What else lies in store for the principal countries if the region? Here are some forecasts.

China: Will maintain its process of gradual currency adjustment, to let the yuan appreciate by up to 5 per cent against the weakening $US in which it holds its vast reserves. Will cool its overheating with further small interest rate rises, but still grow at 8 per cent. Some "soft landing."

Japan: Will continue to recover economically, if stutteringly, while responding with increased assertiveness to China's growing regional dominance even as the two economies become steadily more interdependent. The Bank of Japan will start intervening again to prevent the yen establishing itself at below 100 to the $US.

South Korea: The neophyte President Roh Moo-hyun and his left-leaning Uri Party inherited an economy in which domestic confidence had slumped, and will in 2005 attempt a "New Deal" stimulus package of state funded infrastructure. Citigroup, dubious about its success, expects a gdp growth decline from 4.6 per cent in 2004 to 3.3 per cent in 2005.

Hong Kong: Will continue to revive economically, driven by the finance, business services and tourism sectors, with gdp growth around 5 per cent. This will happen despite its lame-duck political leadership, with chief executive Tung Chee-hwa being publicly criticised by his boss, China's President Hu Jintao, on December 20. A stronger yuan and weakening, $US-pegged $HK, will benefit Hong Kong.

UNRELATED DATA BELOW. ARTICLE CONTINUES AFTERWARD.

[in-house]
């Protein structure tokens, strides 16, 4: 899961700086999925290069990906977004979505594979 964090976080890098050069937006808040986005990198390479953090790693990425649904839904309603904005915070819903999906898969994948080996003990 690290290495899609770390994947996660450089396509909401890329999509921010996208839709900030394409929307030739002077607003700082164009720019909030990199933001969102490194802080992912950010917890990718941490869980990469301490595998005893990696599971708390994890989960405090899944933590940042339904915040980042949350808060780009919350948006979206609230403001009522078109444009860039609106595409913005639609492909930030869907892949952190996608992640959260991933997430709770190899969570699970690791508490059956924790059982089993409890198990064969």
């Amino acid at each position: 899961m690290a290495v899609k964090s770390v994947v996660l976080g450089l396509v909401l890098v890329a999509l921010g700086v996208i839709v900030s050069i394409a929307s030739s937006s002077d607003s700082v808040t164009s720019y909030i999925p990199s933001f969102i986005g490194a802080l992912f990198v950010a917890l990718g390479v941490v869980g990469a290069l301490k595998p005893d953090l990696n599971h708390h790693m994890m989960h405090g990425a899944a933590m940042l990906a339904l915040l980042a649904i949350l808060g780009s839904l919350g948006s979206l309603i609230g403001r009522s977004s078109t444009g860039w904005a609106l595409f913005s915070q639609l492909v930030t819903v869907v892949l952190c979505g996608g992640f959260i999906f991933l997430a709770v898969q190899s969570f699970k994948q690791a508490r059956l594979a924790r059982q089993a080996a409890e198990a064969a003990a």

Taiwan: The narrow "pan blue" victory in the parliamentary election in early December helps defuse the prospect of heightened cross-straits tension with China, exacerbated by the earlier re-election of "pan-green" President Chen Shui-bian. Economic progress depends heavily in 2005 on whether the pan-blue Kuomintang (Nationalist) party will seek common ground with a now chastened Chen, or will continue to reject all government legislation. If the former, growth may exceed 5 per cent.

India: The welcome continuity in economic liberalisation through a change of government will be tested as the left wing parties in the governing coalition start to test their capacity to mould policy. A key test will come with moves to open the banking and retail sectors to foreign investors. Strong growth of more than 6 per cent is likely.

Thailand: Populist Prime Minister Thaksin Shinawatra and his Thai Rak Thai (Thai Love Thai) party will win the election in February at a canter, despite - or possibly because of - his tough approach to the Muslim insurgency in the south. The baht will continue to appreciate. Growth will moderate, as elsewhere in the region, but will still manage a handy 5.7 per cent or so.